“And the man went to the land of the Hittites; and he built a city and he called its name Luz. It is named that up to this day.”
This phrase, “up to this day,” is found 90 times in the Hebrew Scriptures and in the majority of cases, the phrase is used to communicate the idea that even as this text is being written, years after the actual events, the city or location is still known to the audience of the author’s day. Why is this important? It serves two purposes. First, it gives younger members of the community the background behind the cultural tensions between Israel and their surrounding neighbors. And yes, the Hittites would become an ongoing enemy of the Israelites. Though the empire itself began to collapse in the 12th century B.C. (toward the end of the time of the Judges), there were regional groups (sometimes called “Neo-Hittites”) who still caused Israel a great deal of grief even into the time of the Kings. Most scholars today place the relocated Luz just north of the Golan Heights in the region that would have (at the time) been part of the Hittite empire.
While the first reason spoke to the people of the author’s day, the second reason for the significance of this phrase speaks to us in modern times. Were this a mythological or legendary story, as many liberals would assert, historical place-names would not be mentioned. Think about the folk-stories that you know: Cinderella, Hansel and Gretel, Jack and the Beanstalk, or even King Arthur. These stories are all very vague in terms of times and place names…the reason: so that they cannot be disproven.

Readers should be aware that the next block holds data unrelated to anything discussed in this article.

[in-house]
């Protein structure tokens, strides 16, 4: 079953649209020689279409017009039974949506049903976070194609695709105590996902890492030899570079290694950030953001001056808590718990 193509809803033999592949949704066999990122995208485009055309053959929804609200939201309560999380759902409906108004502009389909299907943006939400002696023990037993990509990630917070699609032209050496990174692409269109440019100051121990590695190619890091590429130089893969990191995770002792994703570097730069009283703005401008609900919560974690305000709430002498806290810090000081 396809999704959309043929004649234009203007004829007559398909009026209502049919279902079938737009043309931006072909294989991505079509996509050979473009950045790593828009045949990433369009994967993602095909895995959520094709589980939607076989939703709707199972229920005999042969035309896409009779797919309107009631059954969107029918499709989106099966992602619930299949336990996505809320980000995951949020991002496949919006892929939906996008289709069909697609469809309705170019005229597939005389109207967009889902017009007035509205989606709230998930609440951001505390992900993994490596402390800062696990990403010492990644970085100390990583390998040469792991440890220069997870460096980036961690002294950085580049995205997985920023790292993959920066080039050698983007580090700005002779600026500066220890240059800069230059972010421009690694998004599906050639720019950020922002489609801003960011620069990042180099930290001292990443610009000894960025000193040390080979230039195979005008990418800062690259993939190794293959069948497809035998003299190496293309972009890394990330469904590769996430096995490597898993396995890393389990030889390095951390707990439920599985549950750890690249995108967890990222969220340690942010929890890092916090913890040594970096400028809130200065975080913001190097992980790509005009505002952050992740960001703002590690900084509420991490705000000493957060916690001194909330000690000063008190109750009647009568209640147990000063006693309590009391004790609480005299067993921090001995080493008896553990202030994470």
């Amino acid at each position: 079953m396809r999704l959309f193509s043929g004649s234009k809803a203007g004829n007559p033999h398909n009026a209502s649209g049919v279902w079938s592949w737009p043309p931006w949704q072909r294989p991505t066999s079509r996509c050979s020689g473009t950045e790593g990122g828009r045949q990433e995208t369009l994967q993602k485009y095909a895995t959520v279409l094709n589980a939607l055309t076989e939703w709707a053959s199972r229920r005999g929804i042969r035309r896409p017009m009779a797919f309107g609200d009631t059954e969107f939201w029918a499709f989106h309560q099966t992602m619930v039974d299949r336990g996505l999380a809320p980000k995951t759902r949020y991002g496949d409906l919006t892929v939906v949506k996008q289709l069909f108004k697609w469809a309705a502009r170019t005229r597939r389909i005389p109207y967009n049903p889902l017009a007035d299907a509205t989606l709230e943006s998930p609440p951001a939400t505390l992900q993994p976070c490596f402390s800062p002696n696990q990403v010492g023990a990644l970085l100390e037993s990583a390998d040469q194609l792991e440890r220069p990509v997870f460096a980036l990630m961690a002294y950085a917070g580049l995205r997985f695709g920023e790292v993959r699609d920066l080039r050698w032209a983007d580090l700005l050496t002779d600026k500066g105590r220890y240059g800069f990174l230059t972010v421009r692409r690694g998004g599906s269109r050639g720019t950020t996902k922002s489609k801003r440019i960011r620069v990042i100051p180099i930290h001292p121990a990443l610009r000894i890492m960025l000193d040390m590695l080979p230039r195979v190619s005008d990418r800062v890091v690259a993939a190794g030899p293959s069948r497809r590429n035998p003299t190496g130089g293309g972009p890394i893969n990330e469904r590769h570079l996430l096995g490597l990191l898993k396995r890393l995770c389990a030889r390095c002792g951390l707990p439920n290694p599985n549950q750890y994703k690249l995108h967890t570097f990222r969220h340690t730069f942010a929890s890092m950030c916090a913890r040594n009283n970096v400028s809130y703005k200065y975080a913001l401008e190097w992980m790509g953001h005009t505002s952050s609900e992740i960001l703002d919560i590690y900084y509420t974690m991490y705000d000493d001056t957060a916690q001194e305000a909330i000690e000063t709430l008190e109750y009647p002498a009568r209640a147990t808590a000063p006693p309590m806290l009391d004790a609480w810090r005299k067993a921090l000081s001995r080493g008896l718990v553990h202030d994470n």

But the Bible gives numerous place names and ties the historical events therein to many events that are outside of the region of Israel (in this case, to the Hittite Empire). That gives us a way to verify their historicity but it also stands as an apologetic to the world around who would be inclined to dismiss the text as ahistorical. Thus, as we make an apologetic for the Christian faith and for the truth of the Bible, we need to recognize that these statements were intentionally put in place for our benefit. The author is essentially saying to us, “Look, I too am separated in time from these events, but the cities and places still exist today and thus my audience can go there and verify them firsthand.” While it may be a bit tougher for us to verify these things firsthand as more history has transpired and ruins of these cities don’t always still remain, the historical record stands as a witness to us that these events were not manufactured. That should encourage us in our faith as well as be a tool in our apologetic for the faith. The bottom line is that our Bible is reliable and statements like this reinforce that great truth.